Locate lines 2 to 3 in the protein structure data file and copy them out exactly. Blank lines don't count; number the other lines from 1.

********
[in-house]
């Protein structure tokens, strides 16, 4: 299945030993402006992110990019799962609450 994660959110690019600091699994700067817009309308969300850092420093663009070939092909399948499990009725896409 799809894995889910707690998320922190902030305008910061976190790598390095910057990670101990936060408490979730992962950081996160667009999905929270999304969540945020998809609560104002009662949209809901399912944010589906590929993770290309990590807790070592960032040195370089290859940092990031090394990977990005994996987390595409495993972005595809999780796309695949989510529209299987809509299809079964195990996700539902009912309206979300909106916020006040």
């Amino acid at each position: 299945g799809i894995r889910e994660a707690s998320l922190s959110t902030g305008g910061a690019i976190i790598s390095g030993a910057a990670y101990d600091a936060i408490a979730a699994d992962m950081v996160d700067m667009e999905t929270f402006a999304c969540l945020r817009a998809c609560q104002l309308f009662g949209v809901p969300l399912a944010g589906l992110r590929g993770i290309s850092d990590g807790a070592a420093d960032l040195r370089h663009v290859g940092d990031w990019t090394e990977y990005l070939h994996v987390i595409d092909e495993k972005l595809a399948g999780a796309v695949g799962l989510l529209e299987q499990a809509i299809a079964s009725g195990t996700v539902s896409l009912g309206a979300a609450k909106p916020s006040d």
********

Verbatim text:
């Protein structure tokens, strides 16, 4: 299945030993402006992110990019799962609450 994660959110690019600091699994700067817009309308969300850092420093663009070939092909399948499990009725896409 799809894995889910707690998320922190902030305008910061976190790598390095910057990670101990936060408490979730992962950081996160667009999905929270999304969540945020998809609560104002009662949209809901399912944010589906590929993770290309990590807790070592960032040195370089290859940092990031090394990977990005994996987390595409495993972005595809999780796309695949989510529209299987809509299809079964195990996700539902009912309206979300909106916020006040």
């Amino acid at each position: 299945g799809i894995r889910e994660a707690s998320l922190s959110t902030g305008g910061a690019i976190i790598s390095g030993a910057a990670y101990d600091a936060i408490a979730a699994d992962m950081v996160d700067m667009e999905t929270f402006a999304c969540l945020r817009a998809c609560q104002l309308f009662g949209v809901p969300l399912a944010g589906l992110r590929g993770i290309s850092d990590g807790a070592a420093d960032l040195r370089h663009v290859g940092d990031w990019t090394e990977y990005l070939h994996v987390i595409d092909e495993k972005l595809a399948g999780a796309v695949g799962l989510l529209e299987q499990a809509i299809a079964s009725g195990t996700v539902s896409l009912g309206a979300a609450k909106p916020s006040d």